Columbia, 1977

REVIEW BY: Jason Warburg


[Adapted from a review originally appearing in On The Town magazine on March 18, 1997]

Blasting out of San Francisco's burgeoning Fillmore scene onto the international stage at Woodstock, Carlos Santana and his ever-changing band of sidemen set a standard for Latin-jazz-rock fusion that has rarely been matched. The originality of their sound—blistering guitar work from Carlos over layers of driving Latin percussion and the jazz-fusion keyboards of first Gregg Rolie and then Tom Coster—catapulted them to success early and ensured them of a rich legacy of memorable music.my_heart_sings_the_harmony_web_ad_alt_250

That said, Moonflower isn't an obvious choice as one of the band's seminal albums. The first two, Santana and Abraxas, are the ones on the lips of most people, because they were so raw and electrifyingly original, and because they contain the definitive studio versions of classics like "Evil Ways" and "Black Magic Woman."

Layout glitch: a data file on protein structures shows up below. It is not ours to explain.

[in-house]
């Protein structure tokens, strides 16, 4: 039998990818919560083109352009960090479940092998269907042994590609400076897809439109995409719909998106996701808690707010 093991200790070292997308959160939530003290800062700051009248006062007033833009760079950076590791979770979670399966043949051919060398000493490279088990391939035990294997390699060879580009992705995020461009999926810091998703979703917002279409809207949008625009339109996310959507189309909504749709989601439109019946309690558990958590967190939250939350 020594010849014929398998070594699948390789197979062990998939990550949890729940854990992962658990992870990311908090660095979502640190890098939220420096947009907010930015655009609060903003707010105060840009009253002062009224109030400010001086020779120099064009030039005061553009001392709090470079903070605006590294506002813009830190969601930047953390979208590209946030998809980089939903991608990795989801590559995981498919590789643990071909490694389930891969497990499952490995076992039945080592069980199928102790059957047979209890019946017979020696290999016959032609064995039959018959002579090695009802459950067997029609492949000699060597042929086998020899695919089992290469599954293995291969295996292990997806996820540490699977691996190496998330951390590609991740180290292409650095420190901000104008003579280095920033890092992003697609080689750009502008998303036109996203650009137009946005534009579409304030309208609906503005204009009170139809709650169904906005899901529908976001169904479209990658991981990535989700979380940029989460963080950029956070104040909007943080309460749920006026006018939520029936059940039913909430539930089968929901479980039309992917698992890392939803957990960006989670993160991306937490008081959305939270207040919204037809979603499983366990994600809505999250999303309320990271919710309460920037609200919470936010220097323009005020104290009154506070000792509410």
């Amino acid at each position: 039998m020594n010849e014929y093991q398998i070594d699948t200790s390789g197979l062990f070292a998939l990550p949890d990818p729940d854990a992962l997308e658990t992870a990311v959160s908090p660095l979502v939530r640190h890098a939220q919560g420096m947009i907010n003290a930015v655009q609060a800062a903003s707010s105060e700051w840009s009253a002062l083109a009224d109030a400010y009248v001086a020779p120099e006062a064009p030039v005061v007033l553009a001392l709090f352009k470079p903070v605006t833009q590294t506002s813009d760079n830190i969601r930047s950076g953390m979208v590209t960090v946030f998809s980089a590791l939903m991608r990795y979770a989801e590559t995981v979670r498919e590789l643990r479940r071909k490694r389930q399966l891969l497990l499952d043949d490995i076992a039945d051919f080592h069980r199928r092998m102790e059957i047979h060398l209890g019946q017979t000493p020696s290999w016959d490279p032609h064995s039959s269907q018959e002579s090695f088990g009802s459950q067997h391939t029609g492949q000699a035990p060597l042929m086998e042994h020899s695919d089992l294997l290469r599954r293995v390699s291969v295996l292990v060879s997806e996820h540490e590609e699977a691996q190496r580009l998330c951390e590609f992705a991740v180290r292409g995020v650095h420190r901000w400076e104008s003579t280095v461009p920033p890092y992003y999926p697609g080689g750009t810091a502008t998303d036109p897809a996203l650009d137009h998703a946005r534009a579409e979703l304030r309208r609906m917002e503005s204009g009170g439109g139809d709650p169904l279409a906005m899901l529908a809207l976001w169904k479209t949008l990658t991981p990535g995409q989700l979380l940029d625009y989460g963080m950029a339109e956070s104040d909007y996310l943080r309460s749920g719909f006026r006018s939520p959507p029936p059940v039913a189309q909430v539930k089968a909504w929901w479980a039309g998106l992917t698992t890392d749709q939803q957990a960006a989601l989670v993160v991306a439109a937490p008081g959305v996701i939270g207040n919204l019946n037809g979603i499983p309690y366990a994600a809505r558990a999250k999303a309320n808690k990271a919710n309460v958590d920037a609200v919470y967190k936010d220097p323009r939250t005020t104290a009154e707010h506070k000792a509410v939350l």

That's all well and good, but Moonflower is that somewhat unique concoction, a greatest hits/live/studio double album bonanza. On the original double LP, each side contained one or two new studio compositions, followed by two or three live cuts featuring some of the band's best early songs; on this double-CD set, the sequence is retained, bouncing you back and forth between the studio and the stage.

What greets the listener in the end are a couple of memorable studio numbers (notably the hit "She's Not There," featuring some of Santana's fieriest guitar playing and precision percussion work from Pete Escovedo, and the title tune, a gorgeous instrumental highlighted by Santana's soaring, delicately phrased solos), along with a heaping helping of great concert music. The live dance-party which is "Dance Sister Dance (Baila Mi Hermana)" is worth it alone, without even mentioning this album's knockout live version of "Black Magic Woman" or the classic pull-put-the-stops "Soul Sacrifice," featuring some of the most furiously melodic drum-and-guitar interplay of the decade.

"Evil Ways," "Oye Como Va" and one or two others would have been valuable additions to this list, but the album still stands as an highly listenable collection of dynamic, intensely rhythmic music. Like Carlos Santana, it's one of a kind, and should be savored as such.

Rating: B+

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